A Distaste for the Memory of the Tale

Across centuries and generations, Americans have been unpleasantly surprised by the failure of our attempts to forget and transcend history.

Brian Snyder / Reuters

More than 150 years ago, The Atlantic published a gripping account of a slave rebellion that was planned in Charleston, South Carolina, in 1822. Our writer called it “the most elaborate insurrectionary project ever formed by American slaves.” Hundreds were involved. Had they not been betrayed in the eleventh hour they may well have taken the city. They were led by a charismatic carpenter named Denmark Vesey, a man who'd bought his own freedom years earlier with $600 from lottery winnings.

At Vesey’s trial, a judge expressed astonishment that a free man would risk everything. We get a clue to his thinking from one of his comrades, who quoted him as saying that he was “satisfied with his own condition, being free, but as all his children were slaves he wished to see what could be done for them.”

Our writer pursued this story because it had been deliberately forgotten. Though the incident took place less than 40 years before we published the piece, it had vanished completely from official histories because of what the writer called “a distaste”––among whites––“for the memory of the tale.” He wrote, "The official reports which told what slaves had once planned and dared have now come to be among the rarest of American historical documents.”

Denmark Vesey was an early member and minister at Emanuel African Methodist Episcopal Church in Charleston. And Clementa Pinckney, who later led that church, would tell people Vesey’s story in hopes of reminding them of this history.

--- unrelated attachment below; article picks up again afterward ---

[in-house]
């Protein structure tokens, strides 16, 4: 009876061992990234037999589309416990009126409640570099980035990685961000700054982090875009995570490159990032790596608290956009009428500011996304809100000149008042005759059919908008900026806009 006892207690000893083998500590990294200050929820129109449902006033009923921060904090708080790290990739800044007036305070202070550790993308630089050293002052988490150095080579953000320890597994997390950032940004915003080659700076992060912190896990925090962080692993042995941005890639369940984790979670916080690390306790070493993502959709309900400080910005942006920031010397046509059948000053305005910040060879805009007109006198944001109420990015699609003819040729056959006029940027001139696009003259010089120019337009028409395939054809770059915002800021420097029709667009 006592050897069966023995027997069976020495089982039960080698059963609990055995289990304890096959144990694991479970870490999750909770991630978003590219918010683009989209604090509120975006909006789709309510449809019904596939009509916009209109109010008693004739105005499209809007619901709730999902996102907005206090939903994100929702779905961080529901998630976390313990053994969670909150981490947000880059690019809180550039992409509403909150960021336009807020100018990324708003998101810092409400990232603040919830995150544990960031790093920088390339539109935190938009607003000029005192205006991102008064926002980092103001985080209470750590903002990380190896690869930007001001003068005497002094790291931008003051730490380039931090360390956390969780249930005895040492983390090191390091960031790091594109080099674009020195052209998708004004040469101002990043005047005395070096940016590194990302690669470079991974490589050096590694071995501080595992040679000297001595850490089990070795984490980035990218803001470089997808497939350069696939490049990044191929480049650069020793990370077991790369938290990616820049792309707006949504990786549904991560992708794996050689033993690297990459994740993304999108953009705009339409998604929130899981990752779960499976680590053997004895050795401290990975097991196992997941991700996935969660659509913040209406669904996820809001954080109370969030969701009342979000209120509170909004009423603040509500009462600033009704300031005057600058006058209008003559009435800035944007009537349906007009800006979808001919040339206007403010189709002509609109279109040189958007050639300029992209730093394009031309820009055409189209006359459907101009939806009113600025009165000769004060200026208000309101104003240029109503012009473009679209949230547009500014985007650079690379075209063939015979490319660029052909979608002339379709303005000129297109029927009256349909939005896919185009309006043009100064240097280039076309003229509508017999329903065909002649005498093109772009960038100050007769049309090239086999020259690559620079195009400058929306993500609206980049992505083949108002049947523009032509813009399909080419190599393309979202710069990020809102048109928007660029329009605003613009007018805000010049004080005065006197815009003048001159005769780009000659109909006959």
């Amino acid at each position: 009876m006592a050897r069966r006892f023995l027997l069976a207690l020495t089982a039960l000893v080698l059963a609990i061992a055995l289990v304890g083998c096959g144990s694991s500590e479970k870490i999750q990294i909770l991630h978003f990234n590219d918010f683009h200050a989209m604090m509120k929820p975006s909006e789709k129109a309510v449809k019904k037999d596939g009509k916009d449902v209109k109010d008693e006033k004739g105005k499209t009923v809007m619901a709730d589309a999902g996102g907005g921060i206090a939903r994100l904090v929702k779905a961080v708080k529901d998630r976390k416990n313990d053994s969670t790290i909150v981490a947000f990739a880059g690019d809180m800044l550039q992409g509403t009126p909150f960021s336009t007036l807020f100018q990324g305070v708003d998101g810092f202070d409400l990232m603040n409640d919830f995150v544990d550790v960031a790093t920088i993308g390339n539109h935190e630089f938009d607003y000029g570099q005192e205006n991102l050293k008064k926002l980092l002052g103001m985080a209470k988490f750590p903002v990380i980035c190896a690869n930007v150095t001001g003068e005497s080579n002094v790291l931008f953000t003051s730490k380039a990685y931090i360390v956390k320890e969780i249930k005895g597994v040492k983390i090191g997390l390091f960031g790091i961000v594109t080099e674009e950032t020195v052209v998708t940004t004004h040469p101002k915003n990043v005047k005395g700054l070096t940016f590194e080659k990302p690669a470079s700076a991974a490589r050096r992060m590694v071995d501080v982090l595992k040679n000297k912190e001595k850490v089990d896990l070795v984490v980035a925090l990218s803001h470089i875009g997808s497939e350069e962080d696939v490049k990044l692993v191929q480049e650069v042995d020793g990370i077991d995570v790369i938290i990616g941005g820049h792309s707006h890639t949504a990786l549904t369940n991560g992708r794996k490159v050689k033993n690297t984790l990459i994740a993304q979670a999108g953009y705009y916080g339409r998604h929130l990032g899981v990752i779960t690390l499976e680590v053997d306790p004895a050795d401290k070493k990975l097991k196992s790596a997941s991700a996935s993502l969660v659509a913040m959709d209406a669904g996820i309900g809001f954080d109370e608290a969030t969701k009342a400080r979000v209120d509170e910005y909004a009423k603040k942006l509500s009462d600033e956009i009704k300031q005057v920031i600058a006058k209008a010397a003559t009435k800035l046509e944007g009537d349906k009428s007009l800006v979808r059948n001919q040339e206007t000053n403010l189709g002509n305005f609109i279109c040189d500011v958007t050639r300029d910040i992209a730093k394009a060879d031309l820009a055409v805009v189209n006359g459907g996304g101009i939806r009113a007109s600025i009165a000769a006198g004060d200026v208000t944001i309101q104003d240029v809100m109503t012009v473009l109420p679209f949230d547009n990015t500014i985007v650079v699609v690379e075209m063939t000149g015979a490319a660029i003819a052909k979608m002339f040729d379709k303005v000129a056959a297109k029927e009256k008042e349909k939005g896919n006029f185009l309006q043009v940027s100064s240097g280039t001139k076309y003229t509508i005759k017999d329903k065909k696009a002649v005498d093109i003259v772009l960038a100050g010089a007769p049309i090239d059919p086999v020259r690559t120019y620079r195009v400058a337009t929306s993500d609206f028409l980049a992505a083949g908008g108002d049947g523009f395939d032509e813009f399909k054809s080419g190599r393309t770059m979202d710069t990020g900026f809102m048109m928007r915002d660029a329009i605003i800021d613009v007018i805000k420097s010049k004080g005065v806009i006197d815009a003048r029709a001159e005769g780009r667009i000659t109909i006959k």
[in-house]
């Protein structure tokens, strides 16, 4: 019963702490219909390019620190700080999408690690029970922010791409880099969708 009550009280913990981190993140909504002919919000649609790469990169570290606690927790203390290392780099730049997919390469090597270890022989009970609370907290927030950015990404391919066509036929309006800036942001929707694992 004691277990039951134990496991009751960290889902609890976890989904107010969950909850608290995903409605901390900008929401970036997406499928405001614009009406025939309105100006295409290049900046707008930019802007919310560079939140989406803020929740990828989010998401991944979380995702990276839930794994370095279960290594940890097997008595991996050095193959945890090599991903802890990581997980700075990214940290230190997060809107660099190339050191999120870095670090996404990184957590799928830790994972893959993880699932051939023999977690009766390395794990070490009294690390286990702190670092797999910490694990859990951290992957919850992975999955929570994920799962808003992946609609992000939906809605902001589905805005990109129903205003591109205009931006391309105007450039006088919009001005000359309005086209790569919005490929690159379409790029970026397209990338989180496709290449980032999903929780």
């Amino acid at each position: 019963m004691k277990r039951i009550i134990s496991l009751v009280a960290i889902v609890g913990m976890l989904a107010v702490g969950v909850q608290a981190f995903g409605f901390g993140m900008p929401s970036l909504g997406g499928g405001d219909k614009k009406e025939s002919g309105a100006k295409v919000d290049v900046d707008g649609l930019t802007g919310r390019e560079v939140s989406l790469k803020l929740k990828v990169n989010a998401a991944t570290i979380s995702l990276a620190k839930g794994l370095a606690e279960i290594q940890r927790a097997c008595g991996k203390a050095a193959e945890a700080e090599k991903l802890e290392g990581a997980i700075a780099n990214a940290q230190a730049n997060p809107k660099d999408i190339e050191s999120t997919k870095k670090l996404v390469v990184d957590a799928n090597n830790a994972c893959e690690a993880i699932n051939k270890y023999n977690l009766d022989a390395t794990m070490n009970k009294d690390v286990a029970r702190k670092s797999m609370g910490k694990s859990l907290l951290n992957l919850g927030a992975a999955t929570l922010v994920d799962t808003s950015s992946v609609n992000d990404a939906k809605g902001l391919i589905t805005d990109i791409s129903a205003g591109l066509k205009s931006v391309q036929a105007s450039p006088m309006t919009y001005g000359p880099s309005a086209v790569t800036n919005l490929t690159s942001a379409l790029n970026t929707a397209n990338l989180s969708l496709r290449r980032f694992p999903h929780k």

As you know, Pinckney and eight of his congregants were murdered this month by someone with very different notions about the past: a man longing for the Old South and the old South Africa and Rhodesia. Because of those murders, we're now engaged in a debate about the true historic resonance of symbols of the Confederacy, a debate characterized, not just by stridence or temporizing on the part of those who defend those symbols, but surprise on the part of many of us that they are so deeply embedded in our culture. Many people find themselves asking, for the first time, questions like, "Why is Jefferson Davis, who tried to destroy the Union to perpetuate slavery, honored with a statue under the U.S. Capitol's dome?”

The story of this century so far, particularly for Americans, has in many respects been about our too-gradual awakening from a happy dream that we'd overcome our history; or that somehow, history had even ended. In the Middle East, in North Africa, in the heart of Europe, in the South China Sea, and at home, we keep discovering––and we keep being surprised to discover––that history is far from done with us.

This post is adapted from remarks delivered at the opening session of the 2015 Aspen Ideas Festival.